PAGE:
Banchan, small side dishes that start every Korean meal included coleslaw, room temperature hotdogs, which we were told was a Korean favorite, fish cakes, bean sprouts, cucumber slices, seaweed and homemade kimchee. Korean-style, thin-fried pancakes filled with squid, shrimp and scallions—a must-try—was satisfying, as were the crispy Korean fried chicken wings with a sweet and spicy sauce.

Seoulite’s pancake

Entrees included marinated pork belly, kimchee and tofu (Jayuk Dubu Kimchee); beef bibimbob with chile pepper on the side; thinly slice marinated beef (Bul Go Ki); stir-fried vermiceilli noodles (Jap Chae) with vegetables and beef; and our favorite of charred beef ribs (Galbi) in a special house sauce. Service at this small, casual restaurant was attentive with water and tea glasses being constantly refilled. Open daily for lunch and dinner. Reservations not accepted; BYO. Seoulite’s Restaurant, 579 Springfield Avenue Berkeley Heights. 908-665-8998; seouliterestaurant.com

Photos courtesy of Lowell Saferstein


Every Great Cook Has to Start Somewhere
By chef Jim Edwards; photography by Ted Axelrod

I many not be a rookie cook, but I wish I had read Rookie Cooking by chef Jim Edwards before using a mandolin and slicing my finger. If I had, I would have learned that I should wear a cut-resistant glove when using one. This and other helpful information is in Part One—”Setting Up Your Kitchen and Pantry,” of this new book. Part Two includes easy to prepare, go-to dishes, fancier menus and how to use leftovers, and Part Three is on how to step up your skills with information on plating, presentation, table settings and service as well as a chapter on hors d’oeuvres.

For more than 25 years, chef Edwards has made his living as a chef, teacher, food writer, and culinary judge. He previously was the culinary director and head trainer at Chef Central, the culinary superstore in Paramus and was responsible for the Ultimate Chef Bergen County and Ultimate Chef NJ events that were held at the store.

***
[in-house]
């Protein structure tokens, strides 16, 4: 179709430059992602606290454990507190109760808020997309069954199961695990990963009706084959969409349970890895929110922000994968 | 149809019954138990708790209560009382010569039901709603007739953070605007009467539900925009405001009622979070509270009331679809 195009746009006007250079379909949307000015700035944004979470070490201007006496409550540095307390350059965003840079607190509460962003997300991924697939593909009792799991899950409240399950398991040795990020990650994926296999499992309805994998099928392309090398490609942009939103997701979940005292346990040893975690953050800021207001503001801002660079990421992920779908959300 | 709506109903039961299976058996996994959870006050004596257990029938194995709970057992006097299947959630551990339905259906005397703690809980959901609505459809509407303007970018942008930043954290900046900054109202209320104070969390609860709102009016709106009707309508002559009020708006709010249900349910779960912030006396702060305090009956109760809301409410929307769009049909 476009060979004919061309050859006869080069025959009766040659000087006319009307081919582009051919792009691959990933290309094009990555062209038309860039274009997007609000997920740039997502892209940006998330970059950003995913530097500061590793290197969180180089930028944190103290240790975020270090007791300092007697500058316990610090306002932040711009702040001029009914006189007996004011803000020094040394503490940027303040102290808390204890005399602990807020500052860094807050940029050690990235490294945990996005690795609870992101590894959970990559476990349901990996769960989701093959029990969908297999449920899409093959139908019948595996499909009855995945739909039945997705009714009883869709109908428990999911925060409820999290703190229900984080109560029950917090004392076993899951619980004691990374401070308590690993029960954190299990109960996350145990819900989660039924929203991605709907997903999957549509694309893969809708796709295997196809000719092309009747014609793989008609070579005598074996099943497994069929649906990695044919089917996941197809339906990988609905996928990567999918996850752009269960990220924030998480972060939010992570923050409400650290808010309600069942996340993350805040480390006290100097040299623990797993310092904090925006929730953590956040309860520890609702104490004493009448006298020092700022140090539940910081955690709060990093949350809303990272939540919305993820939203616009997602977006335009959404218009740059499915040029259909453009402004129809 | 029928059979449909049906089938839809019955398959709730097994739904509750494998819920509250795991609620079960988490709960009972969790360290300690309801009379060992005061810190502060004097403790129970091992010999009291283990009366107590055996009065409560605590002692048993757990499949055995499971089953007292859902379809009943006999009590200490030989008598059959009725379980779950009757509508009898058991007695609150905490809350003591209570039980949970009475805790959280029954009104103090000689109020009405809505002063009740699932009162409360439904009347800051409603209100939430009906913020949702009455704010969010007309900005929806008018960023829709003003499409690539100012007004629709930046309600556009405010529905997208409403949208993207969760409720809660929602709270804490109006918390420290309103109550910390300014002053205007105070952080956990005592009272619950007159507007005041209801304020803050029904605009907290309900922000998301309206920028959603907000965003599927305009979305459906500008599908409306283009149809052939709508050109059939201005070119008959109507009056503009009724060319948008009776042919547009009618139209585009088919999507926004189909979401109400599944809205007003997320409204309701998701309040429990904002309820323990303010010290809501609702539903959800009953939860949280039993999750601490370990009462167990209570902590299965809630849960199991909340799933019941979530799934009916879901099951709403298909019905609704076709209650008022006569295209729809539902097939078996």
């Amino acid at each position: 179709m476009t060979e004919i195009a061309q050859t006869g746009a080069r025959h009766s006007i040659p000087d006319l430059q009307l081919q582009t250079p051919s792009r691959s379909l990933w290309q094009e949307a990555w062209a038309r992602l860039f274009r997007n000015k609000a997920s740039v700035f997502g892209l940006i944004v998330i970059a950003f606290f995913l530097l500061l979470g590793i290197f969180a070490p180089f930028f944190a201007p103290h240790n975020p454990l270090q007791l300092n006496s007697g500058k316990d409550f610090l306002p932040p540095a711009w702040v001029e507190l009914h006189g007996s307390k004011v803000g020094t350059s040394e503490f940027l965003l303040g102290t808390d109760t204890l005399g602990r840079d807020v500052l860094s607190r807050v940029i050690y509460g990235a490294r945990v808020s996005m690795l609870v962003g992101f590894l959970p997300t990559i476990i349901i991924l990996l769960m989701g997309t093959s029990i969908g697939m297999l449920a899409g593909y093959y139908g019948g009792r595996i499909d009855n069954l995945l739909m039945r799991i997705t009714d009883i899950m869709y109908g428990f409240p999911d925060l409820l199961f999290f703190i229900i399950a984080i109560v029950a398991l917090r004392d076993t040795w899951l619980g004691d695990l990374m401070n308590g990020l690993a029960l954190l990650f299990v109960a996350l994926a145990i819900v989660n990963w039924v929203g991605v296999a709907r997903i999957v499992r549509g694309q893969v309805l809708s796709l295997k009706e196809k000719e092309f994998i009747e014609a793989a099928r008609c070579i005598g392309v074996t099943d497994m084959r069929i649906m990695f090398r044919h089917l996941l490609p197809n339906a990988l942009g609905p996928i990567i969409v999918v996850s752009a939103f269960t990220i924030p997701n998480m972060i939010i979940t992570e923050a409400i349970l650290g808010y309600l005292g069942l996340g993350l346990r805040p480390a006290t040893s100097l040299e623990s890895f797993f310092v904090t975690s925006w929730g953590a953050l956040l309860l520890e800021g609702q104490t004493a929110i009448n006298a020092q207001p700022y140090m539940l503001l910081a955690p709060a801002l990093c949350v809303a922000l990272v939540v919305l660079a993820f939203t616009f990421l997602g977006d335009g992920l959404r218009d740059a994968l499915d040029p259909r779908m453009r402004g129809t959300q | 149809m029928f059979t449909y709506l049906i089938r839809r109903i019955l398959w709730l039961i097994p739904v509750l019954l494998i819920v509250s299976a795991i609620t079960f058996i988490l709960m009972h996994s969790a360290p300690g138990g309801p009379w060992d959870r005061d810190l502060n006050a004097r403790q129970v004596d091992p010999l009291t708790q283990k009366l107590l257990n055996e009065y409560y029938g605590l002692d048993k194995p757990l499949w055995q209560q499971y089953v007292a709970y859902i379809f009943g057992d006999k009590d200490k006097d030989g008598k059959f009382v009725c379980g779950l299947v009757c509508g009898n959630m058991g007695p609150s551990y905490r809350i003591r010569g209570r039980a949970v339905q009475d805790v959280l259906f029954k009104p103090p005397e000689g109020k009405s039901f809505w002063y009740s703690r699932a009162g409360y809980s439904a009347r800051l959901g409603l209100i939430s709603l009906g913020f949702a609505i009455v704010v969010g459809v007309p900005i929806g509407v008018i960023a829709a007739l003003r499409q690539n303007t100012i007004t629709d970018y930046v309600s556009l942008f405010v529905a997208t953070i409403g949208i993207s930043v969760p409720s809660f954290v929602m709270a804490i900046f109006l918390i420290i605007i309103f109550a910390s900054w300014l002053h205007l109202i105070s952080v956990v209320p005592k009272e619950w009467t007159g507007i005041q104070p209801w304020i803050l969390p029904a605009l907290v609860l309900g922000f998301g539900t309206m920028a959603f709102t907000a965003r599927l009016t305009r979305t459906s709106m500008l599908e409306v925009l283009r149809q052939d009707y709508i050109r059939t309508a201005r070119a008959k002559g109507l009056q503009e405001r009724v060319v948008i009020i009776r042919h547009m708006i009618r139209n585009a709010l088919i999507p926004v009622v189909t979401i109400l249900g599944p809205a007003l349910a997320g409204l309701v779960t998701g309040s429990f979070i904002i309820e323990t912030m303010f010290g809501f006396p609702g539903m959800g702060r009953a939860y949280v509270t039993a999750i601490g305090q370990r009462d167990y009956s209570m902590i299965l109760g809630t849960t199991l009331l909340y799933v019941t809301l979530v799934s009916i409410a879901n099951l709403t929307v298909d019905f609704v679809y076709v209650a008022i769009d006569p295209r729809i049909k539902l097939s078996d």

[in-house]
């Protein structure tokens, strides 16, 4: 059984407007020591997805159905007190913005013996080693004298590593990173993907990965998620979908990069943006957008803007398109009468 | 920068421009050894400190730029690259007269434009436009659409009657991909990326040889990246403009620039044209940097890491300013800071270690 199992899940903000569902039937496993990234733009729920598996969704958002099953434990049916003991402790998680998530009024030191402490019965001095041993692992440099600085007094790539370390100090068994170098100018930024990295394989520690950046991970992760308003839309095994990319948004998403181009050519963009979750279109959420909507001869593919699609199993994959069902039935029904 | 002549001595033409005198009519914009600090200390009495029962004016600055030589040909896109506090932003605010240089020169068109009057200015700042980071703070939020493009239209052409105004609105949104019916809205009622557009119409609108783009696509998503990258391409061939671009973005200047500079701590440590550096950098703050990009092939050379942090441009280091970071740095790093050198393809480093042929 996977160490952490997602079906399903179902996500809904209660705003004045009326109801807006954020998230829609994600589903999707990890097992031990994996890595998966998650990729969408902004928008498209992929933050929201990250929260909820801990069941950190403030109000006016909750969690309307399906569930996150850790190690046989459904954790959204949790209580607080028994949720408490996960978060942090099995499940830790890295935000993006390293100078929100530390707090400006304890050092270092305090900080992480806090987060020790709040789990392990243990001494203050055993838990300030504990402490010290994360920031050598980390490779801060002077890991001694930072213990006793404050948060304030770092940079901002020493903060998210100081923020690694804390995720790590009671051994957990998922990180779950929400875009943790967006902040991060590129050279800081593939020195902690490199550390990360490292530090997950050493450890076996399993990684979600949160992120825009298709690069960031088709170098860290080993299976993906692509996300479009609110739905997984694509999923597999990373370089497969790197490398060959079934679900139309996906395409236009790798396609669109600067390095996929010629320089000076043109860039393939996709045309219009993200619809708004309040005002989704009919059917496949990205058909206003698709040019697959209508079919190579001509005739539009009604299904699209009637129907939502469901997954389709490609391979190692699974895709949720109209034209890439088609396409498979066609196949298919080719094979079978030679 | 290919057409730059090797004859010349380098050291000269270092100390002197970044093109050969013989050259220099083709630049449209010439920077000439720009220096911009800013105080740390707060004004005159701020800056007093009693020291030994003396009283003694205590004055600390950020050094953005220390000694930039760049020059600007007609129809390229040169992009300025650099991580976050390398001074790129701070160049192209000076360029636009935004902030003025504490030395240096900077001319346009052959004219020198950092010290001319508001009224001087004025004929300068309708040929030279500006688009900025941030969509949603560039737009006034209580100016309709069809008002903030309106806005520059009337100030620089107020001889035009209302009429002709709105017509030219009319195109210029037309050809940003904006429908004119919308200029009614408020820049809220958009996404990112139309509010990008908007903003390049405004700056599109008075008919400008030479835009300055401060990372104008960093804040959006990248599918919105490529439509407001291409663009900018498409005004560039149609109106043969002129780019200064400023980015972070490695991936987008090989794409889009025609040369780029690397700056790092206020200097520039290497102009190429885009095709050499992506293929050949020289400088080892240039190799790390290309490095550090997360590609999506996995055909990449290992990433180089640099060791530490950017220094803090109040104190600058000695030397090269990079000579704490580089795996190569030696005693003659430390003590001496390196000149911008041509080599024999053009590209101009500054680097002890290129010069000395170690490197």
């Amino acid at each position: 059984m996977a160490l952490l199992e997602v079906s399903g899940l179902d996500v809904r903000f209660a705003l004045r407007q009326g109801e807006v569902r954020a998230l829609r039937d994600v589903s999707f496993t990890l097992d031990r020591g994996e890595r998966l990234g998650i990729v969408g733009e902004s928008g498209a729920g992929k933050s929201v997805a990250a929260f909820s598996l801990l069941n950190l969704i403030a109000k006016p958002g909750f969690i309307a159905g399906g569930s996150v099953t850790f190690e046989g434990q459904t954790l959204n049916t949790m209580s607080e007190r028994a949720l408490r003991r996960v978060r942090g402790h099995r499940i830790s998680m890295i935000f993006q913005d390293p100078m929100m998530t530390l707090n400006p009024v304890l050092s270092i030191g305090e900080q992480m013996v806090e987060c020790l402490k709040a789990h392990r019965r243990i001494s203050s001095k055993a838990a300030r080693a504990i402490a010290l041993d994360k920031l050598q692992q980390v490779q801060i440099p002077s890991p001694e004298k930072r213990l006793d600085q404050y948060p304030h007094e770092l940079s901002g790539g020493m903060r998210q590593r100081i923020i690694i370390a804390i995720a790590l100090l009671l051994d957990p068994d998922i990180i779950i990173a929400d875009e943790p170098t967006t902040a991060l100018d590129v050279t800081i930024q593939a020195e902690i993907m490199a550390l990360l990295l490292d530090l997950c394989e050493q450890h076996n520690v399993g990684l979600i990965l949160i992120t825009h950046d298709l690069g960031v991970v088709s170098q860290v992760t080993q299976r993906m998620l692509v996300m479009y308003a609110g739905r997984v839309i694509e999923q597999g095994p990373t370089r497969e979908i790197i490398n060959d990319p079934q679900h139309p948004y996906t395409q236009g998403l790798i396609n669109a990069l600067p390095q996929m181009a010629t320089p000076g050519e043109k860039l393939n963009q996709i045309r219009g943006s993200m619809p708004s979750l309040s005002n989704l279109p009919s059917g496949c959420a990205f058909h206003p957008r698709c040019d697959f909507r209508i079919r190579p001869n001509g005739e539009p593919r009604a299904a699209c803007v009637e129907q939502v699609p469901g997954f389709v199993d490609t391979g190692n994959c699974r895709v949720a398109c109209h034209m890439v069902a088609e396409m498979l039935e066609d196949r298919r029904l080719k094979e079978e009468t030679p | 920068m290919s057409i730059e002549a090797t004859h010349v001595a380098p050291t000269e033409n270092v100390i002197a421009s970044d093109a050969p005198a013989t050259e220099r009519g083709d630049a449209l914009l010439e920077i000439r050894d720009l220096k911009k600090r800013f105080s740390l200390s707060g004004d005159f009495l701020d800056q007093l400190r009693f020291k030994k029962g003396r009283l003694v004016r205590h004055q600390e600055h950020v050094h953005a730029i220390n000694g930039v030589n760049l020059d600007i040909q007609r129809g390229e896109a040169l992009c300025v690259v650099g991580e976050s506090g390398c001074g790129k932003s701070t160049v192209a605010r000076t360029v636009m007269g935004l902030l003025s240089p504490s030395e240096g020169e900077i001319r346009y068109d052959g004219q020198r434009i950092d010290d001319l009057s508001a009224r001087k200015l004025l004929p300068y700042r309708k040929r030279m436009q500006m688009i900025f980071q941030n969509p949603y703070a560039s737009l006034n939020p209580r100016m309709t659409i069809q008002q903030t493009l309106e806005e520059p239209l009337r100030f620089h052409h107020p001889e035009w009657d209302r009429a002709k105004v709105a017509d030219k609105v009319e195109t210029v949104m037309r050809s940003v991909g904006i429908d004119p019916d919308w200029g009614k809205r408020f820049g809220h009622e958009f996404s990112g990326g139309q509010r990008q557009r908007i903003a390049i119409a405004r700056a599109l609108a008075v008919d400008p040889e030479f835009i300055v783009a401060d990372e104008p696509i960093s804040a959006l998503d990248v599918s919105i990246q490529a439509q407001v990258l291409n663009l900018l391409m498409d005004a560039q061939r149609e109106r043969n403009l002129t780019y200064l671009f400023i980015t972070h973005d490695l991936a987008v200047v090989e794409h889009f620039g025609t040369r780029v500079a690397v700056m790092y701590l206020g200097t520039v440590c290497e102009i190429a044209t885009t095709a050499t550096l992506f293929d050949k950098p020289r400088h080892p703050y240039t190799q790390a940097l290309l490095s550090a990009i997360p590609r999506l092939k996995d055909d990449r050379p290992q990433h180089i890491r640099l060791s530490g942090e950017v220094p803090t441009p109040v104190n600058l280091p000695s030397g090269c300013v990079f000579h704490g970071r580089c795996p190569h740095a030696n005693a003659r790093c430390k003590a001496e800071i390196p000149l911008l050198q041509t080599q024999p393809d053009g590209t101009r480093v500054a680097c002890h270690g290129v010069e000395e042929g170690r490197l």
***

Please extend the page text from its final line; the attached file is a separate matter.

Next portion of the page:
Here is a recipe to try:

Minestrone (Makes 10 Servings)

¼      C. Clarified butter

1       Lg. Carrot, diced

1       Rib of celery, diced

1       Small onion, diced

1       Small zucchini, diced

2       Qt. Chicken stock

1       Russet potato, diced

1       C. Green beans, cut into ½-inch pieces

1       C. Chopped tomato

2       C. Cooked ditalini pasta

2       C. Cooked cannellini beans

2       C. Spinach chiffonade

4       Oz. Pesto (recipe follows)

Heat the butter over medium heat and sweat the carrots, onion and celery until soft. Add the zucchini and cook 1-minute. Add the chicken stock and bring to a boil. Add the potatoes and cook 3-minutes. Add the green beans and cook 3 minutes. Add the tomato and remove from the heat. Meanwhile, place two tablespoons each of pasta, cannellini beans, and spinach and one-half teaspoon of pesto in each bowl. Pour the hot soup into the bowl. Wait 3 minutes and serve. This soup can be prepared as a vegetarian soup by replacing the chicken stock with vegetable stock. For a vegan soup, replace butter with olive oil and leave the cheese out of the pesto.


4       Cloves of garlic

1       C. Basil leaves, packed

½      C. Grated parmesan cheese

¼      C. Olive oil

Place the first three ingredients in a small food processor and process until chopped very finely. Slowly add the oil to form the pesto. Add only enough oil to make a paste. Add more oil if necessary.